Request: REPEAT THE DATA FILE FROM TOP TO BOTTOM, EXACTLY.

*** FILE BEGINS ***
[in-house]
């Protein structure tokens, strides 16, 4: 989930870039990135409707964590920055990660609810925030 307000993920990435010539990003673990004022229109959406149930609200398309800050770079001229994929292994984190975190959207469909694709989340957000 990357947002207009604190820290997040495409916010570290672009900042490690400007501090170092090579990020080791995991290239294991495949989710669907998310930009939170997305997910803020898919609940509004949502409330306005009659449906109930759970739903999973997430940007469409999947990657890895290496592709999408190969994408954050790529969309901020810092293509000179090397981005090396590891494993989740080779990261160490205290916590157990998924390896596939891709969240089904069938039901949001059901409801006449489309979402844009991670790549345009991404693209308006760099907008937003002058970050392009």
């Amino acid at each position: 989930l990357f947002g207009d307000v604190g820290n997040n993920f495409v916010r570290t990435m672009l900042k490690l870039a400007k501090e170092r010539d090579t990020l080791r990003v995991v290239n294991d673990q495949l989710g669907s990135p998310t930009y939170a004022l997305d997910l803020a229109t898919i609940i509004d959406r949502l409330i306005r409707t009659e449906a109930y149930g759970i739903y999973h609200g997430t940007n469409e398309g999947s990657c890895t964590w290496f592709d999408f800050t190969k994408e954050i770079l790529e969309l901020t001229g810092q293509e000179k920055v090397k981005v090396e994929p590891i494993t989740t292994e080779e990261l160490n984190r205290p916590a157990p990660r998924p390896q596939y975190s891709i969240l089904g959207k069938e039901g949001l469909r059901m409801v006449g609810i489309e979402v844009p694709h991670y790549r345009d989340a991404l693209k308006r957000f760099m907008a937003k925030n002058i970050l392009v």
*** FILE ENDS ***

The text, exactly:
[in-house]
């Protein structure tokens, strides 16, 4: 989930870039990135409707964590920055990660609810925030 307000993920990435010539990003673990004022229109959406149930609200398309800050770079001229994929292994984190975190959207469909694709989340957000 990357947002207009604190820290997040495409916010570290672009900042490690400007501090170092090579990020080791995991290239294991495949989710669907998310930009939170997305997910803020898919609940509004949502409330306005009659449906109930759970739903999973997430940007469409999947990657890895290496592709999408190969994408954050790529969309901020810092293509000179090397981005090396590891494993989740080779990261160490205290916590157990998924390896596939891709969240089904069938039901949001059901409801006449489309979402844009991670790549345009991404693209308006760099907008937003002058970050392009």
């Amino acid at each position: 989930l990357f947002g207009d307000v604190g820290n997040n993920f495409v916010r570290t990435m672009l900042k490690l870039a400007k501090e170092r010539d090579t990020l080791r990003v995991v290239n294991d673990q495949l989710g669907s990135p998310t930009y939170a004022l997305d997910l803020a229109t898919i609940i509004d959406r949502l409330i306005r409707t009659e449906a109930y149930g759970i739903y999973h609200g997430t940007n469409e398309g999947s990657c890895t964590w290496f592709d999408f800050t190969k994408e954050i770079l790529e969309l901020t001229g810092q293509e000179k920055v090397k981005v090396e994929p590891i494993t989740t292994e080779e990261l160490n984190r205290p916590a157990p990660r998924p390896q596939y975190s891709i969240l089904g959207k069938e039901g949001l469909r059901m409801v006449g609810i489309e979402v844009p694709h991670y790549r345009d989340a991404l693209k308006r957000f760099m907008a937003k925030n002058i970050l392009v």